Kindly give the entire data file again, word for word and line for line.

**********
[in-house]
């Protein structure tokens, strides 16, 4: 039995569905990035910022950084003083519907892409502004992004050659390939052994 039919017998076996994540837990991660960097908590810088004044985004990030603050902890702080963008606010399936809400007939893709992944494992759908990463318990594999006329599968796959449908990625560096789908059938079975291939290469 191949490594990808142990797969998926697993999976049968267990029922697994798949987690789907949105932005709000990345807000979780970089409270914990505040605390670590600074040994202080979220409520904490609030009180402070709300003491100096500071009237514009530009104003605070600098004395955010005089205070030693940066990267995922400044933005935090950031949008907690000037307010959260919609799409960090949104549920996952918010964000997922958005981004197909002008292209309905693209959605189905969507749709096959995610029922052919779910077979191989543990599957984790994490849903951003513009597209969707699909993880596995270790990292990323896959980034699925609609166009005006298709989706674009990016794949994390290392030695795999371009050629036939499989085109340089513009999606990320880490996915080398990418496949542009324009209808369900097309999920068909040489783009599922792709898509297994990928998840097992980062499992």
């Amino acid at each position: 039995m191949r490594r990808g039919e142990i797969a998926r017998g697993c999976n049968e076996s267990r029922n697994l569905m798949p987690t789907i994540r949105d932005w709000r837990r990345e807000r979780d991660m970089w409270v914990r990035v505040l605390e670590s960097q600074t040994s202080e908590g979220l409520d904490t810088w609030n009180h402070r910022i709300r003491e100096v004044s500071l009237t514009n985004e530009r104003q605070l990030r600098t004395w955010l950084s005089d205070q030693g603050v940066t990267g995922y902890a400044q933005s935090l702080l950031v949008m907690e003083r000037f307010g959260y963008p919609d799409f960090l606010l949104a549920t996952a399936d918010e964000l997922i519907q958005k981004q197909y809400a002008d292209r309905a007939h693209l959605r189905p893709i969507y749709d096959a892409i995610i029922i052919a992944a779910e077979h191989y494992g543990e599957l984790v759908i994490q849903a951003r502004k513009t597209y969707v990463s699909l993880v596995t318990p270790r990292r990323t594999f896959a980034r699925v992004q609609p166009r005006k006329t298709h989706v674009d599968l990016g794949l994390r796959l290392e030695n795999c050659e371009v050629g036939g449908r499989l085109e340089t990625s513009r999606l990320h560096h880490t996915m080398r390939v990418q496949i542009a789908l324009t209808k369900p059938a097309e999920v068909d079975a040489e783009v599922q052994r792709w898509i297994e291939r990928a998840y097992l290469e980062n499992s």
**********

[in-house]
């Protein structure tokens, strides 16, 4: 039995569905990035910022950084003083519907892409502004992004050659390939052994 039919017998076996994540837990991660960097908590810088004044985004990030603050902890702080963008606010399936809400007939893709992944494992759908990463318990594999006329599968796959449908990625560096789908059938079975291939290469 191949490594990808142990797969998926697993999976049968267990029922697994798949987690789907949105932005709000990345807000979780970089409270914990505040605390670590600074040994202080979220409520904490609030009180402070709300003491100096500071009237514009530009104003605070600098004395955010005089205070030693940066990267995922400044933005935090950031949008907690000037307010959260919609799409960090949104549920996952918010964000997922958005981004197909002008292209309905693209959605189905969507749709096959995610029922052919779910077979191989543990599957984790994490849903951003513009597209969707699909993880596995270790990292990323896959980034699925609609166009005006298709989706674009990016794949994390290392030695795999371009050629036939499989085109340089513009999606990320880490996915080398990418496949542009324009209808369900097309999920068909040489783009599922792709898509297994990928998840097992980062499992």
């Amino acid at each position: 039995m191949r490594r990808g039919e142990i797969a998926r017998g697993c999976n049968e076996s267990r029922n697994l569905m798949p987690t789907i994540r949105d932005w709000r837990r990345e807000r979780d991660m970089w409270v914990r990035v505040l605390e670590s960097q600074t040994s202080e908590g979220l409520d904490t810088w609030n009180h402070r910022i709300r003491e100096v004044s500071l009237t514009n985004e530009r104003q605070l990030r600098t004395w955010l950084s005089d205070q030693g603050v940066t990267g995922y902890a400044q933005s935090l702080l950031v949008m907690e003083r000037f307010g959260y963008p919609d799409f960090l606010l949104a549920t996952a399936d918010e964000l997922i519907q958005k981004q197909y809400a002008d292209r309905a007939h693209l959605r189905p893709i969507y749709d096959a892409i995610i029922i052919a992944a779910e077979h191989y494992g543990e599957l984790v759908i994490q849903a951003r502004k513009t597209y969707v990463s699909l993880v596995t318990p270790r990292r990323t594999f896959a980034r699925v992004q609609p166009r005006k006329t298709h989706v674009d599968l990016g794949l994390r796959l290392e030695n795999c050659e371009v050629g036939g449908r499989l085109e340089t990625s513009r999606l990320h560096h880490t996915m080398r390939v990418q496949i542009a789908l324009t209808k369900p059938a097309e999920v068909d079975a040489e783009v599922q052994r792709w898509i297994e291939r990928a998840y097992l290469e980062n499992s």